In this case, it might be capitalizing on the desire for remote work, the gig economy, etc. Let's put together what we have so far:

Awesome Company provides a marketplace for employers to quickly staff positions. Even though there are established behaviors in the temporary staffing industry, these haven't always been effective and Awesome Company's technology allows it to provide a straightforward solution to hotels.

Begin the Transition to You

Ok. So, we've talked about the company for two sentences and our goal has been to set the stage. Many candidates will immediately jumping into something like "I've been a rails developer for the past 15 years...", which I don't recommend at all. We need to make the transition easier.

Instead, an easier jump to make is something that talks about what the company needs. This is not in a "you need to be hiring a person with these exact qualifications..." No, this is more aligned to things like "design is really important in this industry because of ...insert some reason".

This doesn't have to be something that currently exists or that you currently are - in fact, it would be far better to propose that you want to work together to build whatever is needed as opposed to building ONTO whatever they already have.

So, in our example, what are some things the company needs?

They need someone that can learn and understand the preconceived ideas and patterns/behaviors of existing users. They need someone that can translate that understanding into something that will be easy for them to use. They need someone that is more concerned about users than about implementing the latest technology.

THIS is why we spent time researching how the company earns money. Understanding their process will help us to craft a sentence or two at this point that speaks to what they need.

Lets get them interested in you

Now, HERE is where some better marketing can be applied. Again, we've been through why most advice here will tell you to highlight the specific areas where you have experience and while that isn't bad advice, my suggestion is that it misses the boat in this context. If they are interested in you they'll see from your resume what your experience is. The key point there being 'if they are interested in you'. So our goal is to make them interested in us. This is the case despite what experience we have.

As an employer, I am interested in employees that will solve my problems.

So, let's take this a step further using our example. The company's problems are going to be tied, in some way, to how the company makes money. You have already detailed out how the company earns money, we did that above. So, as we look at each stage of the process, we can think about the problems that might be happening at that stage.

Let's return to our example of the company that makes a marketplace between bartenders and hotels. Can we state some of the problems they may experience:

  1. Attracting qualified bartenders
  2. Scheduling
  3. Attracting and training hotel staff

We can actually pick any one and we could even brainstorm more. I'll choose the third one, but only because it seems to be something that relates to the found CEO quote from above. So, a.) there are established behaviors that aren't always effective and b.) one way the company makes money is attracting and training hotel staff. Let's tie those two things together, my first try was something like this:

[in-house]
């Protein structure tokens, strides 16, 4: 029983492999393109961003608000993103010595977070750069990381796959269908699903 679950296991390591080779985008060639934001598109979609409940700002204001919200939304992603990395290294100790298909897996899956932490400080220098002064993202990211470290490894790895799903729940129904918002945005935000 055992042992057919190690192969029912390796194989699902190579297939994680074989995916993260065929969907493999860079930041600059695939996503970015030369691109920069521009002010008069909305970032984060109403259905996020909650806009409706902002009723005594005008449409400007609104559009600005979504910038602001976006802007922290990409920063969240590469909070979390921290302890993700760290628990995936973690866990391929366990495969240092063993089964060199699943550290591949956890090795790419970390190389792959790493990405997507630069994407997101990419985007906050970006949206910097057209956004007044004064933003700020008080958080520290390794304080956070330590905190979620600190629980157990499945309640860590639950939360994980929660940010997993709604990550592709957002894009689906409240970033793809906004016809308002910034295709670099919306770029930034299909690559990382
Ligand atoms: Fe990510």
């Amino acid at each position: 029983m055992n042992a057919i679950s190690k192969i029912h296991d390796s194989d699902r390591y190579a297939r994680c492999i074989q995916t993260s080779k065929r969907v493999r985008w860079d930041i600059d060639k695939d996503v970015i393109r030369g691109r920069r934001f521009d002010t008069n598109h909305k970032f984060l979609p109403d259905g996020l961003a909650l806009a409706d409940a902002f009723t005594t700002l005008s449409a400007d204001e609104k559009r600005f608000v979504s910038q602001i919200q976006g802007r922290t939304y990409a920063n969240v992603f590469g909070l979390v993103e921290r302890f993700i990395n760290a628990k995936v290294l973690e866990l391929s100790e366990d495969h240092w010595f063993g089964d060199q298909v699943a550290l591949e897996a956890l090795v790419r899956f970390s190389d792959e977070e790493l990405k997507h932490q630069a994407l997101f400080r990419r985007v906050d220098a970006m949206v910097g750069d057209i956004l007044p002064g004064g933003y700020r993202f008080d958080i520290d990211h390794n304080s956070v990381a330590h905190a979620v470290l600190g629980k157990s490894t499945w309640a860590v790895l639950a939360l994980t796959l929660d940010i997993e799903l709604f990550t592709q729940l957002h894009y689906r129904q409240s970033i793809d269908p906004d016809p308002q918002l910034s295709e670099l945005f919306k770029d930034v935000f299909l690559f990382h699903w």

Awesome Company needs incredibly easy-to-use design skills in order to make everything they do more user friendly to hotel and training staff.

This is a good start BUT ONLY BECAUSE I WROTE SOMETHING. What is wrong with it?

Simple, in the above statement, I have assumed that I understand the problem and then proposed a solution. For example, if only they did this one thing, they would be in better shape. That might not be true and, even if it was, we don't want to come off as a know-it-all. Let's revise the above sentence. Again, getting a first line down is great because it's like clay that we can start to work with.

Making something more friendly and easy to use, might have nothing to do with design and might, instead have everything to do with simply understanding the user. Some people feel like a command line terminal or a green screen are friendly, others feel like the Mac OS is friendly. So what is important is not necessarily design, but understanding how hotel staff will use the product. Let's try:

Services to the temporary staffing hotel industry are more successful when they are focused on bringing the user along for the journey to more productive solutions.

So that our introductory paragraph looks like:

Awesome Company provides a marketplace for employers to quickly staff positions. Even though there are established behaviors in the temporary staffing industry, these haven't always been effective and Awesome Company's technology allows it to provide a straightforward solution to hotels. Services in this industry are more successful when they are focused on bringing the user along for the journey to more productive solutions.


So, what did we just do? We opened up the stage a bit to talk about the success of the company. This is a topic that is absolutely at the forefront of the person who will hire you. Showing that you have thought about their success (and not just getting this job) is often a win in and of itself.

THAT is the goal: show the company that you have thought about what would make them successful. Now, that you have done that, the introduction paragraph is done, it has done it's job. The hiring manager will now have a choice to make. The discussion has led down the path of the company's success. There is some degree of momentum created.

This momentum is along the lines of ... "we're talking about the success of my company, it probably is worth my while to read a few lines more." Contrast this to something that says, "of particular interest to you is my 3 years experience with React Hooks". I'm definitely more interested in my success than I am in someone's experience with a particular piece of technology.

It Takes Revision